5 ways to speed up your PHP code

Almost every day at work I see people horizontally scaling their infrastructure to support their applications, such as adding CPU, Memory, HDD even whole servers. For the hosting company this is generally great news, as there is an increase in revenue per client.

However about 9 out of 10 times this is not actually required as generally there are some clear coding optimizations that would reduce load on the servers, and therefore remove the need for scaling out the infrastructure. Usually the issue is that your coders don’t really communicate that well with the hardware guys or don’t understand the implications of their coding structure. Hopefully this will make you more aware and therefore build more optimized and scalable applications.

1. Redundant Variables

This is probably one of the most common issues that I see in coding, generally you have some output returned from a function and the coder instantly creates a new variable to contain this information which is then processed straight away. See the example here:

$SomeVar = Function('hi');
if($SomeVar){
}

The faster and better way:

if(Function('hi')){
}

The most common reason for this is coders claiming that they might need to recall the output later in their code, and returning from the variable should be faster than running the function again. Yes this is a valid point some times, however you should never put it in because you might need it, leave it out and come back to add it if you do. Basically your probably just going to be wasting the servers memory, remember every little helps.

2. Cache (MemCache)

It’s always faster answering a question when you already know the question and the answer to that question, this is where memcache comes into our PHP applications.

The best example of this is on a forum where it says “Total Users: 35353”, for simplicity we can imagine that the figure is probably just coming from a MySQL database select on each page load.

However a much better way to do it would be perform the calculation lets say every 15min (on a cron) and then remember (memcache) the result, then just display the total figure from memory (memcache) each time the page is loaded. If we only get 2 visitors every 15min thats already cut the number of MySQL queries by half. Just remember that memcache will normally make your output out of date with reality, so only normally use it for statistic type data that doesn’t really matter too much.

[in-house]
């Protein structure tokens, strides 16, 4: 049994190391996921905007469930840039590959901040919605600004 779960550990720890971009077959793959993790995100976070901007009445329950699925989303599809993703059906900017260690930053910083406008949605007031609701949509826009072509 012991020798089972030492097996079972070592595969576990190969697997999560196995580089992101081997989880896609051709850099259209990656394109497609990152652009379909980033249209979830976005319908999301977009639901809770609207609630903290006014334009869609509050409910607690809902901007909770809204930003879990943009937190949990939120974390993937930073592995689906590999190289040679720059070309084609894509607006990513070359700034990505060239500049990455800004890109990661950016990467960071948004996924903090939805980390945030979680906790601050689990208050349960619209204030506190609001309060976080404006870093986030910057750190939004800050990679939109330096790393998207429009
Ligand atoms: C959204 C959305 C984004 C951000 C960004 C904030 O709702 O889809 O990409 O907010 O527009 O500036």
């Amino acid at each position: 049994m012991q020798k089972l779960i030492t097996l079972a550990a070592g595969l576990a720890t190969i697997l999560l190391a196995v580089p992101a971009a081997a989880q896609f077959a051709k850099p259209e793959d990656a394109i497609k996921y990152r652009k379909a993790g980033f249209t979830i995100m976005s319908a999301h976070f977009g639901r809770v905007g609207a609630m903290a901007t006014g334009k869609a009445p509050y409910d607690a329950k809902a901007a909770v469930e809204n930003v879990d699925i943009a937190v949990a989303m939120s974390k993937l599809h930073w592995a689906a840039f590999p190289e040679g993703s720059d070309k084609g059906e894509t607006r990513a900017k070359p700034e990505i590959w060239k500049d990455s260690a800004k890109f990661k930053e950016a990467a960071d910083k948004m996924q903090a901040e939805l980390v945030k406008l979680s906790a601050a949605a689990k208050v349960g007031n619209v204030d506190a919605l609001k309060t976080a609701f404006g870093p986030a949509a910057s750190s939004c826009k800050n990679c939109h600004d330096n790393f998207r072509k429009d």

3. SQL is faster

You need to remember that SQL isn’t just a data store where you insert, select, update and delete data from. It’s actually a very powerful tool for processing data. If your ever looking to perform processing such as math, data comparison, join’s etc… PHP will always lose in a race against SQL and you should use this to your advantage.

So when you select data from SQL think is this as close to my desired out put as I can get it? If it’s not make a better SQL query, this will be faster and also cut down on the amount of PHP code required.

4. ‘ is faster than “
I won’t really go into it too much here however if some text is wrapped in ” PHP will have to look through every character looking for a hidden variable.
Therefore look at the example below and understand that the second will be considerably faster.

echo "hello {$name}";
echo 'hello'.$name;

5. Trying to remember if
Also quite a simple one to understand but when you use something like “require_once” over the alternative “require” PHP has to work if the file has already been ‘required’ in the script. Needless to say there is more thinking and therefore more processing which will slow things down, so it might look good but think do you really need it?

// Slow
require_once('file.php');

// Faster
require('file.php');

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Technology enthusiastic with many ongoing online projects one of which is this personal blog PingBin. While also working full time within a data center designing and maintaining the network infrastructure.

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